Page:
Lawsuit: San Antonio to Face the Music for Chick-fil-A Airport Ban

On Thursday, five Texans who frequent the San Antonio airport and wish to eat Chick-fil-A there filed a lawsuit against the City of San Antonio under S.B. 1978, a new Texas law dubbed the "Save Chick-fil-A Bill." The new law forbids government actors from discriminating against religious groups or those associated with them, and removes government legal immunity from agencies that do so. The law's passage followed the San Antonio airport's ban on Chick-fil-A, citing "a legacy of anti-LGBTQ behavior" and calling the fast-food chain "a symbol of hate."

"The city’s continued exclusion of Chick-fil-A is based 'wholly or partly' on Chick-fil-A’s past and present contributions, donations, and support for certain religious organizations, including the Salvation Army and the Fellowship of Christian Athletes, which it provides through WinShape, its charitable foundation," the lawsuit explains, citing the new law directly.

In the suit, the plaintiffs ask the court: to declare that San Antonio violated the law and continues to do so; to issue an injunction to prevent the city and the company Paradies Lagardère from excluding Chick-fil-A from the airport; to issue another injunction compelling the city to install a Chick-fil-A in the airport; to issue a third injunction preventing the city from "taking any adverse action against Chick-fil-A or any other person or entity, which is based wholly or partly on that person or entity's support for religious organizations that oppose homosexual behavior;" and to order the city to pay attorneys' fees and other appropriate relief.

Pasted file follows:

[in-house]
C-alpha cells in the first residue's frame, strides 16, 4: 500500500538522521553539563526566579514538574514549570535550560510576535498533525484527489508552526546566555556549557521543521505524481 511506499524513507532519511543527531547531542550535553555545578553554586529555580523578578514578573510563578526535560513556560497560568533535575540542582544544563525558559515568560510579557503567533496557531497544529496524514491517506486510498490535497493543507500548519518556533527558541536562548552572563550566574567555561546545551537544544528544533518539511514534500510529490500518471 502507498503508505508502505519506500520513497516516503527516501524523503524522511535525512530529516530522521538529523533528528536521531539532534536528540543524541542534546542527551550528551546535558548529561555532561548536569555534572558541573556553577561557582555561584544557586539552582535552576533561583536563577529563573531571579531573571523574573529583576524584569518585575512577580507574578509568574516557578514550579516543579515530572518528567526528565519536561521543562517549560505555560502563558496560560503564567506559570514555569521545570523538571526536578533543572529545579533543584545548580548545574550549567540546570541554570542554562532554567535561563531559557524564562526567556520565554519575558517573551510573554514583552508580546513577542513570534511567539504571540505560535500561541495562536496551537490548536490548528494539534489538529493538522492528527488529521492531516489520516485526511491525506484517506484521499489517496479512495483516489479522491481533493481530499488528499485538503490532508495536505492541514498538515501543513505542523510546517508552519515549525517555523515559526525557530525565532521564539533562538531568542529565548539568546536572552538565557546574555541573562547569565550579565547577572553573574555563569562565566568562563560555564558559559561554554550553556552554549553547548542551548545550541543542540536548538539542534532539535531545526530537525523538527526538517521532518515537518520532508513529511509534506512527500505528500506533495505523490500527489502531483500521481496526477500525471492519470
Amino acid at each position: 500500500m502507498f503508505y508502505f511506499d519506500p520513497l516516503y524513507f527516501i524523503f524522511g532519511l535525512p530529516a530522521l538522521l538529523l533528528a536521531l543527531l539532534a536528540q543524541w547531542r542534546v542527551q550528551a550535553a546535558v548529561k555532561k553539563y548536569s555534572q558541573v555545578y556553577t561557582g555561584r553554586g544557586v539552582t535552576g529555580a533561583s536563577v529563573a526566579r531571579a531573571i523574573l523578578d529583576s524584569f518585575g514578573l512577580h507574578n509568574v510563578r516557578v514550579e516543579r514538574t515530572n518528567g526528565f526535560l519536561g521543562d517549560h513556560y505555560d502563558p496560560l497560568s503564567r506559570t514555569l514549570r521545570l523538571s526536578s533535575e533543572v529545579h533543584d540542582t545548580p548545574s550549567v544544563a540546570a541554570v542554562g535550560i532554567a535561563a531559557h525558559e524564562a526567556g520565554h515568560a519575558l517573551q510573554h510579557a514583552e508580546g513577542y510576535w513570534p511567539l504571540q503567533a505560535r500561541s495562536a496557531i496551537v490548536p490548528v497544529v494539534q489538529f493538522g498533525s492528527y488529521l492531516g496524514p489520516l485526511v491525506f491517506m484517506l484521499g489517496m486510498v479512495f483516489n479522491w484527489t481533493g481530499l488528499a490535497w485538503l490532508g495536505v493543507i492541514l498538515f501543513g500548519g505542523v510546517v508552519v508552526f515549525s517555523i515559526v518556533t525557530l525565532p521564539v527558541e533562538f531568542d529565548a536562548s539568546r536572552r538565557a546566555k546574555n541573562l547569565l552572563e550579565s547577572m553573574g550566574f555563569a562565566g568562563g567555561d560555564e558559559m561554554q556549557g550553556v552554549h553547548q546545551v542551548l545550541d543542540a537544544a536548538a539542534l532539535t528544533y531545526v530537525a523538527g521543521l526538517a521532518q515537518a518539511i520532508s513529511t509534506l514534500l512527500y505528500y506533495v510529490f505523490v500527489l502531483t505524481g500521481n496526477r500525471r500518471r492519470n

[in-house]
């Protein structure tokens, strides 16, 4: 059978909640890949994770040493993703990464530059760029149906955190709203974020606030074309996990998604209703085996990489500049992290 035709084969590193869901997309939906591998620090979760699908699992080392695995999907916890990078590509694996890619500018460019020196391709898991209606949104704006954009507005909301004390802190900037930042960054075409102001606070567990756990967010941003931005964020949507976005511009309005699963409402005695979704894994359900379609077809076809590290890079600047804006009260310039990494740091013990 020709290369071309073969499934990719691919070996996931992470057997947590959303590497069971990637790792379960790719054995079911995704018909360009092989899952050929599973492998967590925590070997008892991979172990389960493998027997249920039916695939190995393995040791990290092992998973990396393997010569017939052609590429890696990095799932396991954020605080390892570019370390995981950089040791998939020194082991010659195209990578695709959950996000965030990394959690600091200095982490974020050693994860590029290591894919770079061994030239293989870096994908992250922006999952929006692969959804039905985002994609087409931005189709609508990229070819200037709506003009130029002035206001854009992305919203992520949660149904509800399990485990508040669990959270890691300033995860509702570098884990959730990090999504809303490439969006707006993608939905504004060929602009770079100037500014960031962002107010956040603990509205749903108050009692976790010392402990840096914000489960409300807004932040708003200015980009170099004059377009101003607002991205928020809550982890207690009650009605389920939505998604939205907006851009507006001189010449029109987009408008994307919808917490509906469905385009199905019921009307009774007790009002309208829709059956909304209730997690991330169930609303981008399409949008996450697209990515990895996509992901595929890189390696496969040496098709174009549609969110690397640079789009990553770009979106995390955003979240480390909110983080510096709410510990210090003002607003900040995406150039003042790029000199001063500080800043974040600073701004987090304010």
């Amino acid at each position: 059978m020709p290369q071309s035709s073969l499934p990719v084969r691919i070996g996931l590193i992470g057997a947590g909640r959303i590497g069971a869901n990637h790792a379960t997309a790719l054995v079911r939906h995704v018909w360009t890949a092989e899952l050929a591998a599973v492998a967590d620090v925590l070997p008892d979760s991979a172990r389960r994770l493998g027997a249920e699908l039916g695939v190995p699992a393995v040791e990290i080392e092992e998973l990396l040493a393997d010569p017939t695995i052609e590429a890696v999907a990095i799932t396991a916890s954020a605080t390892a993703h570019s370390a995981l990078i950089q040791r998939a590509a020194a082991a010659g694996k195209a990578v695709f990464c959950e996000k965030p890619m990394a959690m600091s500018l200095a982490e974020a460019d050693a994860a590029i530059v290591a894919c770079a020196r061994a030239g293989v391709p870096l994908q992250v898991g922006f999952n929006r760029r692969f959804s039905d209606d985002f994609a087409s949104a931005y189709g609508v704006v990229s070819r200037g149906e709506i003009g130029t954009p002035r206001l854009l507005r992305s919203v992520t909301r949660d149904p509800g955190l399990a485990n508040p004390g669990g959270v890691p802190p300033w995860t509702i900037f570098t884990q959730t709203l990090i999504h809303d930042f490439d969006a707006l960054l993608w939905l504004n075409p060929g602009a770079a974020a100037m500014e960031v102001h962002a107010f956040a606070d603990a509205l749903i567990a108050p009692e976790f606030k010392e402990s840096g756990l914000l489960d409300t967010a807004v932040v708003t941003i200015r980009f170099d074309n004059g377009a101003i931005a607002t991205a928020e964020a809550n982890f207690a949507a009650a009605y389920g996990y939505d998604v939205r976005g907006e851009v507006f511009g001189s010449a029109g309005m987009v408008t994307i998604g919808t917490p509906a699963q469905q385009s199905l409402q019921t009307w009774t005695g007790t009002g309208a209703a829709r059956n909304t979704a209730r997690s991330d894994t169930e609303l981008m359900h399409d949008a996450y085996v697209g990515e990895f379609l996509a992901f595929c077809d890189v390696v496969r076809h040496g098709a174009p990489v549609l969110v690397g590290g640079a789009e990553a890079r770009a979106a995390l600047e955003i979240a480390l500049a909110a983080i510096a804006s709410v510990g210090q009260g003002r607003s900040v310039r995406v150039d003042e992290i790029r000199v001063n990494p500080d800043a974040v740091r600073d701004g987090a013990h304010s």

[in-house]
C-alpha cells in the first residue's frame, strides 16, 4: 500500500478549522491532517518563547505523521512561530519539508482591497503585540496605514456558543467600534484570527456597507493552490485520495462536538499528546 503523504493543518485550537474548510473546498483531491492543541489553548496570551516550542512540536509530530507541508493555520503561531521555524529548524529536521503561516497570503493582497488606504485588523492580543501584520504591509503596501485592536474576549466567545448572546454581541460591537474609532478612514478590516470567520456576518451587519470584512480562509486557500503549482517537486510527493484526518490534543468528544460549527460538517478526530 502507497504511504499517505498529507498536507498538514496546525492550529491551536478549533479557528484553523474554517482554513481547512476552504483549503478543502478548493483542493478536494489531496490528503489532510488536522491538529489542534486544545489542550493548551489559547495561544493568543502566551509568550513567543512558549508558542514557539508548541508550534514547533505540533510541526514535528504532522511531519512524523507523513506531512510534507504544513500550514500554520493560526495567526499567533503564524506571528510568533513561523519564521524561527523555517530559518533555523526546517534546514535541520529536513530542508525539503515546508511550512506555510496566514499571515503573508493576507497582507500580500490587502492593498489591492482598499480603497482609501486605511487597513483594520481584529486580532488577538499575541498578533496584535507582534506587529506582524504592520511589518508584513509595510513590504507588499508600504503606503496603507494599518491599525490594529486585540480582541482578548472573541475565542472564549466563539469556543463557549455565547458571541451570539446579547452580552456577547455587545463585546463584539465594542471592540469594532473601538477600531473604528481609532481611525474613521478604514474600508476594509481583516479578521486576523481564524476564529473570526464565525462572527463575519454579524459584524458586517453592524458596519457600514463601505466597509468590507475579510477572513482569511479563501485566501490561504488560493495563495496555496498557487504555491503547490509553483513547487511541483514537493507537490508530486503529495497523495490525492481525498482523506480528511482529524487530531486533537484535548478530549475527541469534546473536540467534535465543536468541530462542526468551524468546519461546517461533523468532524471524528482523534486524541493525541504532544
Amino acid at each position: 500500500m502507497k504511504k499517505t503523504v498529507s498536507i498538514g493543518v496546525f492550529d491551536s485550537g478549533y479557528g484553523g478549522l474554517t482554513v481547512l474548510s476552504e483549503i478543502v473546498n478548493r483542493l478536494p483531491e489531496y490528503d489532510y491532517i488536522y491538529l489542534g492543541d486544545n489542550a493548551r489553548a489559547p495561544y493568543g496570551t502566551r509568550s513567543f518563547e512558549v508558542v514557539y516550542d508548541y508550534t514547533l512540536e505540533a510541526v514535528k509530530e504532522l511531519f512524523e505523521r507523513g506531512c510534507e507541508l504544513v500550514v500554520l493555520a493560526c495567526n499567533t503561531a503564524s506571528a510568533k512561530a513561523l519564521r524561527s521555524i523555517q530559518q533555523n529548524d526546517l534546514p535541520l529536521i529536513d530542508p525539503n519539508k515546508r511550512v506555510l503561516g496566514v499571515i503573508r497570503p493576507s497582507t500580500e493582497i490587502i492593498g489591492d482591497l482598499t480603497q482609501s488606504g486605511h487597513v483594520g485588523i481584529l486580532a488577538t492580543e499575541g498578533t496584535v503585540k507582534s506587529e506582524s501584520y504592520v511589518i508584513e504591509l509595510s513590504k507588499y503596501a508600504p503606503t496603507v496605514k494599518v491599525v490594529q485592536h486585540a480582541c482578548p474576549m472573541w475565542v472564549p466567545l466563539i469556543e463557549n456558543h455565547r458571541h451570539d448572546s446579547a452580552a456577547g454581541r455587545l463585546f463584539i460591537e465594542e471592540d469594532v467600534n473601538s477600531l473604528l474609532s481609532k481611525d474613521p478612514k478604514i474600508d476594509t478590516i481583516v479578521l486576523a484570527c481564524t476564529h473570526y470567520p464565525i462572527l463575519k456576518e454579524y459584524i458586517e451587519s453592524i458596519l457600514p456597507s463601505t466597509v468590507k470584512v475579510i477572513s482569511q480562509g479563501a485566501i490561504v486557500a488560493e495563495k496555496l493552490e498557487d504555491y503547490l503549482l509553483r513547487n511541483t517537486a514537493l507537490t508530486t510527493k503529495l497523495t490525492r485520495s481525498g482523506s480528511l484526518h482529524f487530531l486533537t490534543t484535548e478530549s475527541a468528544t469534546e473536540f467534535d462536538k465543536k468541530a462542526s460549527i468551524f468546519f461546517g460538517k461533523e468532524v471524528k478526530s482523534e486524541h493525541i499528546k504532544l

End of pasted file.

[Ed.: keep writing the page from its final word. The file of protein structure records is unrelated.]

"If you thought we were bluffing, now you know we’re not," Jonathan Saenz, Esq., president of the Texas Values Coalition, said in a statement on the lawsuit. "This is just one of many lawsuits that we expect to be filed against the San Antonio City Council for their illegal ban of Chick-fil-A. The continued religious ban on Chick-fil-A by the San Antonio City Council has by left citizens with no choice but to take this case to court.  Any other vendor that tries to replace Chick-fil-A at the airport will be doing so under a major cloud of long and costly litigation with the city."

The lawsuit presents the entire story of liberal outrage at Chick-fil-A. In 2010, the restaurant company gave over $8 million to the WinShape Foundation, a charitable organization run by the family of late Chick-fil-A founder S. Truett Cathy. WinShape donated some of that money to Bible-believing Christian organizations such as the Family Research Council (FRC), Exodus International, Alliance Defense Fund (now Alliance Defending Freedom), the Fellowship of Christian Athletes, and more.

In 2011, Equality Matters published a report about these donations. Liberal outlets seized on it. In 2012, Chick-fil-A CEO Dan Cathy said, "I think we are inviting God's judgment on our nation when we shake our fist at Him and say, 'We know better than you as to what constitutes a marriage.' I pray God's mercy on our generation that has such a prideful, arrogant attitude to think that we have the audacity to define what marriage is about."

After this, liberal mayors of Boston and San Francisco said that their cities had no room for Chick-fil-A. Chicago alderman Joe Moreno said he would block Chick-fil-A from entering that city, and then-mayor Rahm Emanuel supported him, saying, "Chick-fil-A values are not Chicago values." WinShape caved, dropping its support for FRC, Focus on the Family, Exodus International, and others.

Yet liberals continued to demonize Chick-fil-A over WinShape's donations to the Fellowship of Christian Athletes and the Salvation Army. These organizations hold to Christian teaching on sexuality, but activists acted as though any organization holding to the Bible on LGBT issues must be alienated and blacklisted.

This lawsuit is welcome news, and it should encourage WinShape to reconsider its decision not to fund more controversial Christian organizations. FRC and Alliance Defending Freedom are wrongly accused of being "hate groups" by the corrupt Southern Poverty Law Center. WinShape should take a stand by choosing to support them once again.

Follow Tyler O'Neil, the author of this article, on Twitter at @Tyler2ONeil.